What can you say about a performer who continues to give fresh insights even 30 years after his death? That's what Glenn Gould did to me recently, even though he passed away in 1982, and even though I've been listening to him since I was a high school student in the 1960s.
But second, what Gould recorded was not even on the piano. Instead he chose to make this his only performance on the organ. Not that there was anything wrong with that in itself -- Bach, of course, was a renowned organist in his day. And in fact, he wrote this work on four separate staffs rather than the usual two for the keyboard, leaving it up to future performers to attempt it any way they liked. Since then it has been performed by string quartets, brass ensembles, and various other instruments besides the harpsichord or piano or organ.
But the piano (no pun intended) was Gould's forte. His phenomenal touch on the keys gave him an unsurpassed ability to accentuate the various lines of polyphony, to literally give each line its own unique voice, from a thumping bass pizzacato to a vibrant mid-tone to a bell-like clarity in the high notes. For him to limit himself to the elements of phrasing available on the organ was like painting with a limited palette. Though the performance was excellent as usual, and though he characteristically selected a small church organ whose voice and acoustics would not muddy the sound, still it left many -- including me -- wishing he had just bowed to expectations and done it on the piano.
So the years passed. Gould left us, entirely too soon, like Bach before him never returning to complete this piece of unfinished business. The recordings he left behind continue to sell voluminously to the present day. His reach is ubiquitous. One occasionally comes across an item like an interview with rock poet Patti Smith where she describes herself, "listening to Glenn Gould." Or hot Chinese pianist Lang Lang, who lights up at the mention of the name and says, "I love Glenn Gould! I think he is great genius!" At least half a dozen biographical films have been made about his life, and one of these led me to a wonderful discovery.
The film in question is Glenn Gould: The Russian Journey, a documentary in which various Russian musicians including pianists Vladimir Ashkenazy and Sviadoslav Richter are interviewed about Gould's visit to their country in the midst of the Cold War. It's hard to overstate the impression the young Canadian made there. No one had ever heard of him, and his first concert in Leningrad was only half full. But at the intermission everyone went out to the lobby to call their friends. The interval was lengthened to an hour and a half to allow time for people to get to the concert hall. One man who received such a call reported that his friend said simply, "Stop what you're doing, get dressed and get down here, you have to hear this."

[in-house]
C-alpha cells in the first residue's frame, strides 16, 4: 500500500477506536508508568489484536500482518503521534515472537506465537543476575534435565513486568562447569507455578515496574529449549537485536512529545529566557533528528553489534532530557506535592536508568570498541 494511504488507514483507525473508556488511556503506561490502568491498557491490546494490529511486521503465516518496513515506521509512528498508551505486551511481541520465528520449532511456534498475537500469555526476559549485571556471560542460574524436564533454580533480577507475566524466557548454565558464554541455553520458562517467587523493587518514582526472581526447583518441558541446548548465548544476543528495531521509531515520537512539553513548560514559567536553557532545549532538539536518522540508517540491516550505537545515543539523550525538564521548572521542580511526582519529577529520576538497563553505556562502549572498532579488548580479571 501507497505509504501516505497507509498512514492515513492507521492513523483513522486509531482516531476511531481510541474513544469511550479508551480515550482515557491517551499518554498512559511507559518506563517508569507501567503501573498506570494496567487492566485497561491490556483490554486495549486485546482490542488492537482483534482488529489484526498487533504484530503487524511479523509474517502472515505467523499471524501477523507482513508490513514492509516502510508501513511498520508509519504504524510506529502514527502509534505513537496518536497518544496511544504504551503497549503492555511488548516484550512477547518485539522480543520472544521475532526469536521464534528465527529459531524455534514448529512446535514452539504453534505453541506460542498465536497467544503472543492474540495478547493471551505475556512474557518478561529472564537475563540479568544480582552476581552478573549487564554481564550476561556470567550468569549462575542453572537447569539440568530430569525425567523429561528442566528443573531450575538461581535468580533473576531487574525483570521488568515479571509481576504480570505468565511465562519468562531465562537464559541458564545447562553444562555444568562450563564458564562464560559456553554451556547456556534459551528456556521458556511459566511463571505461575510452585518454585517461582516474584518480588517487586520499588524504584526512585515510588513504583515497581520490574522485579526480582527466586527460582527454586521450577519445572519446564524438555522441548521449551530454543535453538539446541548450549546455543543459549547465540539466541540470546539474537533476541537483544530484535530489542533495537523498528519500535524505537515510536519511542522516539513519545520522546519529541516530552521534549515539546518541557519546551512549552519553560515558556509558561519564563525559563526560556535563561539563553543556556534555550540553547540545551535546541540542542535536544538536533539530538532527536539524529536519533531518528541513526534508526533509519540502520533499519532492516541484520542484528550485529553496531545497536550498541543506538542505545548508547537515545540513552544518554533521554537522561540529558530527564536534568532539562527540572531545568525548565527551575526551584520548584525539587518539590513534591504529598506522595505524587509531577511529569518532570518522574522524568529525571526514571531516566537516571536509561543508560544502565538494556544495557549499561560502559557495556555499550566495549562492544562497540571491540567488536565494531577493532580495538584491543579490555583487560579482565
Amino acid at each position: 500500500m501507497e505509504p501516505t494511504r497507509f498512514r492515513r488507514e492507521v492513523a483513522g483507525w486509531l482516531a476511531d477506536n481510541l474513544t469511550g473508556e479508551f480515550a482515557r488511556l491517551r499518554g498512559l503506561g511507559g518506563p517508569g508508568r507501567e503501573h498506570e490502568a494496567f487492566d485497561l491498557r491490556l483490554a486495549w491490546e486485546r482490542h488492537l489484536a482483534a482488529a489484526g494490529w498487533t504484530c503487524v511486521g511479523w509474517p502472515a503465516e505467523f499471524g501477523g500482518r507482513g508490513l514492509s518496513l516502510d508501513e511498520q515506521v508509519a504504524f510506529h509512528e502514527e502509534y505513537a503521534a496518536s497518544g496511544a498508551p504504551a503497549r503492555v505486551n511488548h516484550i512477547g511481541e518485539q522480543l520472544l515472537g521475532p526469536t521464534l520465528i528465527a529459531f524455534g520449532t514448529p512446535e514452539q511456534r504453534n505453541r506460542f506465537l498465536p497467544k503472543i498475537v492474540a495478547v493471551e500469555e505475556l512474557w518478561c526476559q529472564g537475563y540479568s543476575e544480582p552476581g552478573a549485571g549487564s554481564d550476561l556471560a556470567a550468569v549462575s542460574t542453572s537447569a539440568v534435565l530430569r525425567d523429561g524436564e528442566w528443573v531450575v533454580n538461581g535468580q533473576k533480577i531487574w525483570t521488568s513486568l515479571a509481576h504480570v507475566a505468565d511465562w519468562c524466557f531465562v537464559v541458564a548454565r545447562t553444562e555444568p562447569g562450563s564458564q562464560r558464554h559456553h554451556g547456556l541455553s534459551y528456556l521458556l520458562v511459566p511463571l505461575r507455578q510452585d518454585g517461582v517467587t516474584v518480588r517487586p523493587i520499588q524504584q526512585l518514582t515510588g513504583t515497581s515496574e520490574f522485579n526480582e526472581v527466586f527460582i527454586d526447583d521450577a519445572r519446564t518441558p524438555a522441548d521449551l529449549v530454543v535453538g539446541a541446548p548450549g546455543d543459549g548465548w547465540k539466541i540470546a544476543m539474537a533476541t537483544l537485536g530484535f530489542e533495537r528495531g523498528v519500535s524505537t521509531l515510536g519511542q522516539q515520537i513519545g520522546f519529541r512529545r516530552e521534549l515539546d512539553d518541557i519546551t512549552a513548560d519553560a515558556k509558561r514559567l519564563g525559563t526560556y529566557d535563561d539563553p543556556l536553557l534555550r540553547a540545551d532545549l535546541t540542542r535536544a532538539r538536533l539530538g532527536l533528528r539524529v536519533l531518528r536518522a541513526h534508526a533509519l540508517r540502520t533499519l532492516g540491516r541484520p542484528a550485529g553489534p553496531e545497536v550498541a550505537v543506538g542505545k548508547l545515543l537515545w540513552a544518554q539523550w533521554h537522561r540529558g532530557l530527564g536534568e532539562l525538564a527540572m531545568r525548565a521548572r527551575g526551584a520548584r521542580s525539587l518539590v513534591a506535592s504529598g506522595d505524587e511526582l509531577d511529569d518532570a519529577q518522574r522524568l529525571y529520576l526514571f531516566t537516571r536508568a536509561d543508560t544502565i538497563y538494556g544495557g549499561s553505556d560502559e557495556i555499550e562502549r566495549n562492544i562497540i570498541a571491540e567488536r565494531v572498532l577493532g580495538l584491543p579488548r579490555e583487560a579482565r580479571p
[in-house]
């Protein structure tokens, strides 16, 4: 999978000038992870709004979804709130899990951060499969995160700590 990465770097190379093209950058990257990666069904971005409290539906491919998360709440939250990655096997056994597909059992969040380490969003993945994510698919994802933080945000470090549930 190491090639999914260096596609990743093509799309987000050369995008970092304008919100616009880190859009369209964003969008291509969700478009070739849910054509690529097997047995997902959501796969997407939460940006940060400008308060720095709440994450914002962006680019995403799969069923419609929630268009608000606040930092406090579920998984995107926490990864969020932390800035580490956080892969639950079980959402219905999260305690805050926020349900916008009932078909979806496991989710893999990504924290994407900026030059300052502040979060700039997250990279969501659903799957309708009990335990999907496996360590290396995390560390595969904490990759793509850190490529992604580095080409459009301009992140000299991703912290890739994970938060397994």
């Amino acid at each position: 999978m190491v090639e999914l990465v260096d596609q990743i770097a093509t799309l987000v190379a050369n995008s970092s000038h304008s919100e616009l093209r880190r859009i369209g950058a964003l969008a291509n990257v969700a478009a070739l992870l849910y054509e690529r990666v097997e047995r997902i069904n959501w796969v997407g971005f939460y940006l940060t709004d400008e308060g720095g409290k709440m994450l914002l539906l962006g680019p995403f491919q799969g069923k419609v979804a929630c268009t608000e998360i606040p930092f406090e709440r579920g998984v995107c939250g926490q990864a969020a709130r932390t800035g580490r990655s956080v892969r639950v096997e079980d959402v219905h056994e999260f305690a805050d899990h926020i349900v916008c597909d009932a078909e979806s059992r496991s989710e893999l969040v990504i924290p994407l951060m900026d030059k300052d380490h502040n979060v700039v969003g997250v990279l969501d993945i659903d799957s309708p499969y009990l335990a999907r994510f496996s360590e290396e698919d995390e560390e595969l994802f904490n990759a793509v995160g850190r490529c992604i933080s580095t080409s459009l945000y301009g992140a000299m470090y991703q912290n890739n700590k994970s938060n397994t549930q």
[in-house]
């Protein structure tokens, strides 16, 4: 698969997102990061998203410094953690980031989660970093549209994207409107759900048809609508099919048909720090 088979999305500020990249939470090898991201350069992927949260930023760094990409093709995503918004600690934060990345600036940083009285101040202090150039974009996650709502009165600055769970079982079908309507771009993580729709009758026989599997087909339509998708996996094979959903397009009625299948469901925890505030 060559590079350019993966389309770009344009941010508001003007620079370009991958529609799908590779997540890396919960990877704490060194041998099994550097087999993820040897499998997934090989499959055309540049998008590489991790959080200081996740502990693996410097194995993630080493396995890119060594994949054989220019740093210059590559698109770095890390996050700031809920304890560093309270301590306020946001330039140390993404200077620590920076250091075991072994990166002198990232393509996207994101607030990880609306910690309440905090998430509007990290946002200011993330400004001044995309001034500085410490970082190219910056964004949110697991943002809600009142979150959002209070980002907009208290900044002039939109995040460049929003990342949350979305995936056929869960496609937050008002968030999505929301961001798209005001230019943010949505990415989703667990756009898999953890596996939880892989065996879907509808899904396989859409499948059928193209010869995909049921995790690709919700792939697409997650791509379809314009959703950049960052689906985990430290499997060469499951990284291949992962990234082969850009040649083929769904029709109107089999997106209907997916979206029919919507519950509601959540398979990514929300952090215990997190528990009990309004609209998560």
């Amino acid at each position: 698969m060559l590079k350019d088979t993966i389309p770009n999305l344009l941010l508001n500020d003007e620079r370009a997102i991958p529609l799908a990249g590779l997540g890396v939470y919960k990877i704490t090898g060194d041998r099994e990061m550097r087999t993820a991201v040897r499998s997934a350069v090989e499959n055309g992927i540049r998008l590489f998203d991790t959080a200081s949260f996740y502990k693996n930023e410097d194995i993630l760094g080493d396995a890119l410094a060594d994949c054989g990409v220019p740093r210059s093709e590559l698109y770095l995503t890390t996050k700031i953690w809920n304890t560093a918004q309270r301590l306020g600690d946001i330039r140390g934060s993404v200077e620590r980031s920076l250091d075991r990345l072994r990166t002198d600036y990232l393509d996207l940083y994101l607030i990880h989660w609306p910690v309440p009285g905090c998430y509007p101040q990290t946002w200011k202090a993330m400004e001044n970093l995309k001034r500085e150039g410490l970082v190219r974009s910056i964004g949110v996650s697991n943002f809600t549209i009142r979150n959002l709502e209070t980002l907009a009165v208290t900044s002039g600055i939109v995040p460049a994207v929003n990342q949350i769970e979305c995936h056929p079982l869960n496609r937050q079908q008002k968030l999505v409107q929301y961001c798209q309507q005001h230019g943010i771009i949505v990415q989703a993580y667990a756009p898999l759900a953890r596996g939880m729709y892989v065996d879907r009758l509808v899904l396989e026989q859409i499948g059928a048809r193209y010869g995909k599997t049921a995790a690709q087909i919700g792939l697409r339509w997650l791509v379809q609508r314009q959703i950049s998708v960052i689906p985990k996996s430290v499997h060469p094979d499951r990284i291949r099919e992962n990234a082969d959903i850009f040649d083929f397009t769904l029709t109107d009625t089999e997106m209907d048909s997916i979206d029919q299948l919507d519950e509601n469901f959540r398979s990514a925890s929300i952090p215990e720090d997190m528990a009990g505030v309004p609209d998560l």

So the second half was a sellout, and the subsequent concert in Moscow was standing room only, with barely enough room for those standing. One man said that he went to hear Webern, a modern composer on the program who was rarely performed in the Soviet Union because all that atonal music was considered elitist and decadent. What he remembered instead was Bach, sounding as new and modern and fresh as anything from the 20th century. Richter, himself a giant as a piano virtuoso, said: "I could play as good as Glenn Gould. Do you know why I do not? Because I would have to work so hard."
But I digress. After watching the DVD (thank you, Netflix), I thought to look at the "extra features" on the disk. One of them was a performance of one of the fugues from the Art of Fugue -- on the piano! Could there be more of them, I wondered? A quick search online revealed that in the process of re-releasing Gould's entire catalog, Sony had given us some "lost" recordings of him playing the same fugues -- with typical beauty and perfection -- on the instrument he was born to play.
I rushed to get the full set, which includes both the organ and piano versions. Two of them are very poor quality, sounding like they must have been done on a casette recorder during a practice session, but of course we're glad to have even those. Let me be clear -- it is only the recording quality that is lacking; the playing as always is amazing. The rest of them are in studio quality sound, and the subtlety of expression, the nuances of touch, are as impeccable as anything he ever did.
Again, they are not complete, and they are not even all the same ones that he did on the organ, but at least it does include the last one, the one that ends breathlessly at the beginning of a phrase ... You might call it the completion of an incompleteness. It will have to be enough, because it's all we're ever going to get.